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Re: Practicality of GNU project and libre movement (Sagar Acharya : 2)

From: Miles Fidelman
Subject: Re: Practicality of GNU project and libre movement (Sagar Acharya : 2)
Date: Tue, 28 Jul 2020 02:24:47 -0400
User-agent: Mozilla/5.0 (Macintosh; Intel Mac OS X 10.12; rv:68.0) Gecko/20100101 Thunderbird/68.10.0

On 7/25/20 3:12 PM, Matt Ivie wrote:

    "And, yes, I rely on a Mac, and MS Office for lots of things - "
    Hi Miles, this is not an attack bit a practical question. What
    functions does the Mac do for you that you're unable to do in a libre
    system? Same question on MS office.
    I have been an IT professional for some years now and I have been able
    to run my workstations using debian and I use LibreOffice without much
    of an issue.
    Do we need to start a new thread or discuss this privately since it is
    a little bit of a side topic.

Not sure how much of a side topic it is - seems like it's right up there with "practicality of .. "

To answer your question:

- It's not about being "able" to do something, it's about being able to get real work done with the least amount of hassles.  I'm a systems architect - computer hardware & software are just tools for getting the work done, and components in the end products delivered to customers.

- When I'm trying to get work done, I like my tools to just work.  The Mac is a nice piece of hardware, the GUI is polished, Apple Care is a pretty good deal for keeping stuff working, and Office is what everybody in business uses.  Sure, one CAN do it all with Debian & LibreOffice (until you start sharing complex spreadsheets), but again, ease of use & support count for a lot.  (Now, with Apple about to change the underlying chipset, and moving toward a more and more closed environment, there's a good chance that my next machine will be an MS Surface - but that's another matter entirely.)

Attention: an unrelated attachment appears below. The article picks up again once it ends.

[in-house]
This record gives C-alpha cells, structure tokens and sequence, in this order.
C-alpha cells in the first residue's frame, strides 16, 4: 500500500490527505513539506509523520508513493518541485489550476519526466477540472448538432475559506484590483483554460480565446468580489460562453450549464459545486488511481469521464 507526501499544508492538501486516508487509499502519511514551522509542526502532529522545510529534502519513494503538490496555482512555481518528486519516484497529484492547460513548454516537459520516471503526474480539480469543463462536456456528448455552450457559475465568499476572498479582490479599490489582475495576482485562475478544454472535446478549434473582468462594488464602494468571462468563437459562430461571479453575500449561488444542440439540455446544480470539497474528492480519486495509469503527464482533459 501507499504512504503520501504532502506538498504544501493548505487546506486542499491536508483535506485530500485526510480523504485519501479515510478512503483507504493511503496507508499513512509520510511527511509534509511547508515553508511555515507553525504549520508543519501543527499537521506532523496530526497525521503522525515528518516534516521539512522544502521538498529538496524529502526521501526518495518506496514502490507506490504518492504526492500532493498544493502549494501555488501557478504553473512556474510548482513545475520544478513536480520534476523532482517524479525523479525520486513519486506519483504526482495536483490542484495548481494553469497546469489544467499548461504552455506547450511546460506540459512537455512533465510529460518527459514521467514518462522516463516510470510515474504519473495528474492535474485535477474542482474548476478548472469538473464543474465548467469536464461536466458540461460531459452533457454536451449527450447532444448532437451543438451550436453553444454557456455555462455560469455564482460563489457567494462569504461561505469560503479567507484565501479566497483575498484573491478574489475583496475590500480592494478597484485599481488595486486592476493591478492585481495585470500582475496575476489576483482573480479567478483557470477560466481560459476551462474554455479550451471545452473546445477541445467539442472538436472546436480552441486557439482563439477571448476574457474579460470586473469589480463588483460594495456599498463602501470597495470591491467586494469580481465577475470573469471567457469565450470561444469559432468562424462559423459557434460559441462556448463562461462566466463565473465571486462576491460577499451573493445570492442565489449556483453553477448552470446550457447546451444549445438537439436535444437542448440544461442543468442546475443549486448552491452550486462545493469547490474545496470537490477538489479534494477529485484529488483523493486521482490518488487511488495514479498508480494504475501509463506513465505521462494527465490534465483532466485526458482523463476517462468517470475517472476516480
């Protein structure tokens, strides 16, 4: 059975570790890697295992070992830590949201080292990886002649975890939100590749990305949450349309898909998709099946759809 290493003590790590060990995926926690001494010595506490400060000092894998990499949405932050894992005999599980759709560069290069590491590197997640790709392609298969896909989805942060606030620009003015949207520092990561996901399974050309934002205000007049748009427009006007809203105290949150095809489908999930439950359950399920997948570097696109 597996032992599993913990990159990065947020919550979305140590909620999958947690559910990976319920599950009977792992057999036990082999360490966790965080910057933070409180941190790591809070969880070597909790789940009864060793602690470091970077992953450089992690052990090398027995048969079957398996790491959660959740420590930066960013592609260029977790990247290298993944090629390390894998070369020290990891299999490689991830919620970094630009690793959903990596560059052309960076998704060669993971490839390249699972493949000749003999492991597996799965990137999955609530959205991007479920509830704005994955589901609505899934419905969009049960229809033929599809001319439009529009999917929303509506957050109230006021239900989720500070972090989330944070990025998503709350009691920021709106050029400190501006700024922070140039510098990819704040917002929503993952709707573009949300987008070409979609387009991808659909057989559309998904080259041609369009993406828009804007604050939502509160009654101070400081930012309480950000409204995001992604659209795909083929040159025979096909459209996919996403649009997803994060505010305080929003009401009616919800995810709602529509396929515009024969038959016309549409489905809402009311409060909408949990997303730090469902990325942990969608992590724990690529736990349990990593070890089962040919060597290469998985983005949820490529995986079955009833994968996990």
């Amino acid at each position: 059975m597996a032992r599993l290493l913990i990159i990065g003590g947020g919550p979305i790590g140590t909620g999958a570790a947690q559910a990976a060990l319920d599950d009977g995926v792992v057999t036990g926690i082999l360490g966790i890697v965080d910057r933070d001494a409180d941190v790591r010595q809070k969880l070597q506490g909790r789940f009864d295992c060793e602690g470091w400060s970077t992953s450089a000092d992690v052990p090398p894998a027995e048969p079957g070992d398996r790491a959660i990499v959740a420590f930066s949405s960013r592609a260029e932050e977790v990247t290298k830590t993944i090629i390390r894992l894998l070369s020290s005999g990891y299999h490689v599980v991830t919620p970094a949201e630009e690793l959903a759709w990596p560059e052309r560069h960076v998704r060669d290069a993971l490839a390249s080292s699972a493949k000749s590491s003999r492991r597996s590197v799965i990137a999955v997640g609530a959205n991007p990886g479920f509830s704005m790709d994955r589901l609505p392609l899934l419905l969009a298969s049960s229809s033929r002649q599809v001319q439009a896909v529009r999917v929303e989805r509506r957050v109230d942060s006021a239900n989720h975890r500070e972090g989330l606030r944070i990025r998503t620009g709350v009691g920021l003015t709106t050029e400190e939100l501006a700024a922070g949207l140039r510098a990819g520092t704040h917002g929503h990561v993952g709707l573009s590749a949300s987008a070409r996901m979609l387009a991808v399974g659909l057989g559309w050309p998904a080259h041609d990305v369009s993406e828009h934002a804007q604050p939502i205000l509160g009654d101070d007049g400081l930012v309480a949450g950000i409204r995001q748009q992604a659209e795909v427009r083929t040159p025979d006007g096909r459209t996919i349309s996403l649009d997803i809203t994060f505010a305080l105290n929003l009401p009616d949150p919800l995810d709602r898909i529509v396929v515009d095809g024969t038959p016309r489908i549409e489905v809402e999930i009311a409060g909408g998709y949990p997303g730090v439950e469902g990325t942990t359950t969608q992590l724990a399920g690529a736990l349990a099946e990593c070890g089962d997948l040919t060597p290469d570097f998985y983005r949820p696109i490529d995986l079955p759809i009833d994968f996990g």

- On the server side, Linux & FOSS are the things that "just work."  I've been running Debian, Apache, Postfix, Sympa, and MySQL for years.  But what with systemd mucking things up, and MySQL now owned by Oracle, there's pretty good chance that my next upgrade is going to be to either BSD or SmartOS, or Erlang on bare iron.  Now if someone would just come up with a good, FOSS, distributed file system...

- And, of course, when it comes to delivering stuff to customers - more often than not it has to run on an MS platform.  And, if not MS, then Red Hat (precisely because customers like to purchase service contracts).



In theory, there is no difference between theory and practice.
In practice, there is.  .... Yogi Berra

Theory is when you know everything but nothing works.
Practice is when everything works but no one knows why.
In our lab, theory and practice are combined:
nothing works and no one knows why.  ... unknown

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